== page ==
“In politics, new parties are usually formed because of fall-outs. Is this the case here?

“I am not against such organisations but does it serve the benefit of members? We need a single voice to be heard as an authority,” he says.

Loh says no “bad blood” with any other real estate practitioners’ organisation led to the creation of MIPEAC.

“No. We can work together with whoever wants to work with us,” he says.

He does not know the reaction of other real estate practitioners’ organisations to MIPEAC but believes it will not be an issue. “We have members of MIEA, RISM and PEPS who have joined us.

“We are a democratic country. Anybody is free to form any association,” he says, adding that more organisations representing similar causes “would make all of us stronger”.

Separate boards

Another industry observer agrees that while another association may lead to greater division in the industry, he says the reasons for setting it up must also be considered.

A reason given by some is that MIEA does not seem to represent the views of the estate agency professionals at large, he says.

He cites the decision made at its extraordinary general meeting recently calling for a separate board to represent estate agents.

He says this vote was made by a relatively small number of MIEA members, not realising that most of the valuers are also estate agents themselves, who wouldn’t want a separate board governing them.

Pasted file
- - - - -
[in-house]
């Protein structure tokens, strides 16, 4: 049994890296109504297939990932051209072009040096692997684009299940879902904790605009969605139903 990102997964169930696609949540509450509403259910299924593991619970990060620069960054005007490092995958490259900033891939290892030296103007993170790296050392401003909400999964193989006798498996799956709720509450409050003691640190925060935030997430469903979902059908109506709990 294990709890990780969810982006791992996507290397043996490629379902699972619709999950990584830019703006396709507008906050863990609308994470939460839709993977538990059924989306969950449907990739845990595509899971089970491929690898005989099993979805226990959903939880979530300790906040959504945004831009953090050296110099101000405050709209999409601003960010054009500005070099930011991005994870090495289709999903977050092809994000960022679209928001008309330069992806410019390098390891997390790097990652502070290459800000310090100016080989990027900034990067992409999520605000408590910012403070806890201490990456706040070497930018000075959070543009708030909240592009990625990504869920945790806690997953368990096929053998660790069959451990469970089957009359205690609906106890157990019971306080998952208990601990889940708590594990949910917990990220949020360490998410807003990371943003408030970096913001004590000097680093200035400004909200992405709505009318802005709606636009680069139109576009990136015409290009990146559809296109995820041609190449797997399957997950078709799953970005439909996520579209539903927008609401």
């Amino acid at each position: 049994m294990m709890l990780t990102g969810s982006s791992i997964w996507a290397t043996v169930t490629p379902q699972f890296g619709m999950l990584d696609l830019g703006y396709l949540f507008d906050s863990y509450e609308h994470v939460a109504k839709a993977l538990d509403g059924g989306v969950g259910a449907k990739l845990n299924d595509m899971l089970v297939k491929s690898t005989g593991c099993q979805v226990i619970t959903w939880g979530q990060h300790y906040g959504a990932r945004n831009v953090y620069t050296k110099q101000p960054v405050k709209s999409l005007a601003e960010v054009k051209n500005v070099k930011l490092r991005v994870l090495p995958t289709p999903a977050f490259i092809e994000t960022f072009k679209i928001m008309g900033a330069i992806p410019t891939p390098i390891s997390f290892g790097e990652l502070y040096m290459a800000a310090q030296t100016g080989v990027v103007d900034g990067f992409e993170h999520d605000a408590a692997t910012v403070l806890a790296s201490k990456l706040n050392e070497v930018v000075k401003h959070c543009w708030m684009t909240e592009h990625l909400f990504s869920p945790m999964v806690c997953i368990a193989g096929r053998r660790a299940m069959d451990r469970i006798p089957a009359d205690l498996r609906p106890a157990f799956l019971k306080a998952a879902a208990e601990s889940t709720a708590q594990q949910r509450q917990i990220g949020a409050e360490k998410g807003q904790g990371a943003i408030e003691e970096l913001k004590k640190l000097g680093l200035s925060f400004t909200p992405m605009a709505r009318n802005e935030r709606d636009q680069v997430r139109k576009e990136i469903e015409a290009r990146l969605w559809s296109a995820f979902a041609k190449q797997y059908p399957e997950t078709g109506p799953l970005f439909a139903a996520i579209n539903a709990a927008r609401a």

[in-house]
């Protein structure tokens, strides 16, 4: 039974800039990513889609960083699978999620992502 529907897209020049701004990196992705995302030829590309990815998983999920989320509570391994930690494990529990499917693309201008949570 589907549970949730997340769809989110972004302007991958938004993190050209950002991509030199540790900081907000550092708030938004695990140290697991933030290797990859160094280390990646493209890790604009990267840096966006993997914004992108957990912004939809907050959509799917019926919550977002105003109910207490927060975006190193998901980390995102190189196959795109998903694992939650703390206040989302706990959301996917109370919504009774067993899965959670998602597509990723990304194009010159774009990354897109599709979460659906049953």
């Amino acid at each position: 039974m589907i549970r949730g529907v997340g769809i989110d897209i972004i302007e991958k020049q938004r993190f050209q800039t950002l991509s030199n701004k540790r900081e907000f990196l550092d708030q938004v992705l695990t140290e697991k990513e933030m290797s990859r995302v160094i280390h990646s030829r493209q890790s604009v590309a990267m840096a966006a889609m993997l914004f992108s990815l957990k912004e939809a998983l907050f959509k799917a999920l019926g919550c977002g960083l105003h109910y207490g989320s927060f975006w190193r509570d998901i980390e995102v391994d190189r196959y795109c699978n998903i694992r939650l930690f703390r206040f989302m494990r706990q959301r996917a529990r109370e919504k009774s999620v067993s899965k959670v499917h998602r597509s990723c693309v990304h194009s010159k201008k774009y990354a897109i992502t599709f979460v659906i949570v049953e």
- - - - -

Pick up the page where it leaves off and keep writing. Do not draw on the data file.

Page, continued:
“This is like reinventing the wheel. We cannot have two authorities governing the same profession,” he says.

RENs can join

On the organisation’s name, Loh says the founders wanted one that reflected their status as estate agents.

“I believe the Valuers, Appraisers and Estate Agents Act 1981 is being amended so that estate agents can also call themselves ‘consultants’ so we are thinking one step ahead.

“We also need to differentiate ourselves from existing estate agent bodies. Hence the name MIPEAC,” he says.

On the similarities in name between MIEA and MIPEAC with the only difference being “Professional” and “Consultants”, Loh says: “There are three similarities – Malaysian, Institute and Estate Agents.

“Why? We are a Malaysian organisation. Institute is commonly used for professional organisations and we both represent the interests of estate agents. Hence some similarities are unavoidable.”

Loh also says a major difference in MIPEAC is that it will admit RENs. “There are 24,058 RENs registered with the Board of Valuers, Appraisers and Estate Agents.